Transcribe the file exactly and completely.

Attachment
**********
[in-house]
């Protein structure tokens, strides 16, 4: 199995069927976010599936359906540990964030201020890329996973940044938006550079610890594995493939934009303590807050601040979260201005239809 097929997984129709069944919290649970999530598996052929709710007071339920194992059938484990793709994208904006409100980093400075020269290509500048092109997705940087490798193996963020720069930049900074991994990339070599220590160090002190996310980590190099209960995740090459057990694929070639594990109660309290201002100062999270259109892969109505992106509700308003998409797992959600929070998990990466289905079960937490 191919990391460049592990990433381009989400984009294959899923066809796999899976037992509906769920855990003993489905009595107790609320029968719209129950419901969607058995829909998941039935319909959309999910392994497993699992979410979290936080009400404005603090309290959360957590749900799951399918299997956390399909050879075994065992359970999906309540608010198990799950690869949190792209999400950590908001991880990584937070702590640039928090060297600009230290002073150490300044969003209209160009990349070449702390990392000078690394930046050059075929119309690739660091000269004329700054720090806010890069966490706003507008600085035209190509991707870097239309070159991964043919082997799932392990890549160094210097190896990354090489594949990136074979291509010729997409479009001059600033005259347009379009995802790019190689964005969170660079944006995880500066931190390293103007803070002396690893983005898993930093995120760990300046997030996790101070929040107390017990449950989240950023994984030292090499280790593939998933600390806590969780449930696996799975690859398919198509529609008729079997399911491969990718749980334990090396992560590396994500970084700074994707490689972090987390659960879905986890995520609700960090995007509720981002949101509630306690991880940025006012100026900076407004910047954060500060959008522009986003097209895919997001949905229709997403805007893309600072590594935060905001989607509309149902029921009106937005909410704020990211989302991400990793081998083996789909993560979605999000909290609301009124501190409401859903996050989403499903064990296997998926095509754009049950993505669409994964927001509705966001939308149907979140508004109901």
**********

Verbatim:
[in-house]
């Protein structure tokens, strides 16, 4: 199995069927976010599936359906540990964030201020890329996973940044938006550079610890594995493939934009303590807050601040979260201005239809 097929997984129709069944919290649970999530598996052929709710007071339920194992059938484990793709994208904006409100980093400075020269290509500048092109997705940087490798193996963020720069930049900074991994990339070599220590160090002190996310980590190099209960995740090459057990694929070639594990109660309290201002100062999270259109892969109505992106509700308003998409797992959600929070998990990466289905079960937490 191919990391460049592990990433381009989400984009294959899923066809796999899976037992509906769920855990003993489905009595107790609320029968719209129950419901969607058995829909998941039935319909959309999910392994497993699992979410979290936080009400404005603090309290959360957590749900799951399918299997956390399909050879075994065992359970999906309540608010198990799950690869949190792209999400950590908001991880990584937070702590640039928090060297600009230290002073150490300044969003209209160009990349070449702390990392000078690394930046050059075929119309690739660091000269004329700054720090806010890069966490706003507008600085035209190509991707870097239309070159991964043919082997799932392990890549160094210097190896990354090489594949990136074979291509010729997409479009001059600033005259347009379009995802790019190689964005969170660079944006995880500066931190390293103007803070002396690893983005898993930093995120760990300046997030996790101070929040107390017990449950989240950023994984030292090499280790593939998933600390806590969780449930696996799975690859398919198509529609008729079997399911491969990718749980334990090396992560590396994500970084700074994707490689972090987390659960879905986890995520609700960090995007509720981002949101509630306690991880940025006012100026900076407004910047954060500060959008522009986003097209895919997001949905229709997403805007893309600072590594935060905001989607509309149902029921009106937005909410704020990211989302991400990793081998083996789909993560979605999000909290609301009124501190409401859903996050989403499903064990296997998926095509754009049950993505669409994964927001509705966001939308149907979140508004109901």